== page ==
Health News from Nurse Lynn: How to Stay Safe When Having Fun in the Sun

Lynn Friedman, RN – School Nurse

Another school year has come and gone so quickly. Summer is here and it’s great to spend more time outside, but if you’re going to be out in the sun, especially on a hot day, you need to keep your kids safe.

Those UV rays passing through the air and clouds can penetrate the skin and cause a sunburn.  Sunburns look bad and feel worse.  They can cause blisters on the skin.  They can increase the chance of getting wrinkly when we get older, but worst of all, an accumulation of sunburns over the years can cause skin cancer.

You should take, at least, these two steps to protect your children from the harmful rays of the sun:

1.     Always wear sunscreen and reapply frequently!!

2.     Take frequent breaks from the sun by going indoors or moving into the shade.

These steps are especially important between 10:00 am and 4:00 pm when the sun’s rays are strongest. Use a sunscreen with an SPF rating or 30 or higher. Put sunscreen on 15 to 20 minutes before going out.  The SPF stands for the Sun Protection Factor and the number rating tells you how much longer you can stay in the sun without getting sunburned.  But that is not always true so make sure to reapply sunscreen at least every two hours, more often if you have been sweating or swimming.  And don’t forget the tops of your ears, the back of your neck, the part in your hair, your face and the tops of your feet.  Hats and sunglasses also provide much needed protection.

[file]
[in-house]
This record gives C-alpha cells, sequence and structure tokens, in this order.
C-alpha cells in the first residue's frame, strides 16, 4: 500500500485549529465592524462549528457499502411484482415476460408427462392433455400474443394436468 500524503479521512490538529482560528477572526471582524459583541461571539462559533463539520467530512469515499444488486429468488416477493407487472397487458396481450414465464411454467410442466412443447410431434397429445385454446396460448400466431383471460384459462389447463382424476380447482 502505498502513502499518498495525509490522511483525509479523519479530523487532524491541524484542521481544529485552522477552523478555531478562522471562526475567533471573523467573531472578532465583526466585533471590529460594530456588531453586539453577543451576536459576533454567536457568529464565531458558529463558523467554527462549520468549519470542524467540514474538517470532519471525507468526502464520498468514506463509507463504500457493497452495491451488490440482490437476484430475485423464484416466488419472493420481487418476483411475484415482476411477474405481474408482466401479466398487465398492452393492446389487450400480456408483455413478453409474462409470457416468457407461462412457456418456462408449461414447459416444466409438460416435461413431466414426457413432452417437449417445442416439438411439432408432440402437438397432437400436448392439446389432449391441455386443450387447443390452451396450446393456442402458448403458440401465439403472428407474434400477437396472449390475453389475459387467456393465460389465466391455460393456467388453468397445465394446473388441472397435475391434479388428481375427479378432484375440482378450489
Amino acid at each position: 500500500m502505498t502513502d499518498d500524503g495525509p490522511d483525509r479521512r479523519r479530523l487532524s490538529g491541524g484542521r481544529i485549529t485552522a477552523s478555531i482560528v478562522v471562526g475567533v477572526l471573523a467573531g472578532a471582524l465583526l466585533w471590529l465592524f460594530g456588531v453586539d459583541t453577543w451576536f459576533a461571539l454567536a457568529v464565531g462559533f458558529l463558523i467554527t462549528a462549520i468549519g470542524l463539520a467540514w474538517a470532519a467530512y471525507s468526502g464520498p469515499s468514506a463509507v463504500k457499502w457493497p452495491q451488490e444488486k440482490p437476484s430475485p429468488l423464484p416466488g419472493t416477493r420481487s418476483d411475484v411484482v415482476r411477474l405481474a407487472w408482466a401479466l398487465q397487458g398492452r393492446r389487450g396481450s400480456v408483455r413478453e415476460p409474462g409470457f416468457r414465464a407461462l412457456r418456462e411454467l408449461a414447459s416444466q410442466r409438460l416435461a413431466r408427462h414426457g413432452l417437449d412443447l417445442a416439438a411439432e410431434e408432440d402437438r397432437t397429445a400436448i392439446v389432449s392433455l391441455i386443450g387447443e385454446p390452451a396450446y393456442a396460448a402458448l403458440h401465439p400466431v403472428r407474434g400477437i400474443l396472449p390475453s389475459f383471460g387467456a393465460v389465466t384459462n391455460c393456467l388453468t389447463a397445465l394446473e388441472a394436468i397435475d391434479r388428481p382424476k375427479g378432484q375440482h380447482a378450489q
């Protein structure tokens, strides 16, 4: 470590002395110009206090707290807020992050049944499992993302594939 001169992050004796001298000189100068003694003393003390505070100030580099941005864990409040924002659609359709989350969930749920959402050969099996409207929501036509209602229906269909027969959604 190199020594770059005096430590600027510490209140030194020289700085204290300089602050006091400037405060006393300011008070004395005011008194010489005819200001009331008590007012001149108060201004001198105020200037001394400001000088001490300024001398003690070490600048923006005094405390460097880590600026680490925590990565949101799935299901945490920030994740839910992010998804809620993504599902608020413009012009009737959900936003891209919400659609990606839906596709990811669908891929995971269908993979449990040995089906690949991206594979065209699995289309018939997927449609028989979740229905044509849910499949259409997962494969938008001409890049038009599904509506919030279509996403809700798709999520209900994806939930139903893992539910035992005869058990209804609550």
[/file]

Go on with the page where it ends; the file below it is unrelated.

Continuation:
In addition to sun protection, drink up!  And don’t wait until you’re  thirsty.  We lose much water when we sweat and dehydration can set in fast.  Heat exhaustion can also come on suddenly and may cause your children to feel overheated, tired and weak.  At that point, get them out of the sun and provide plenty of liquids.

I hope everyone has a wonderful, safe and healthy summer. 

Lynn Friedman, RN – School Nurse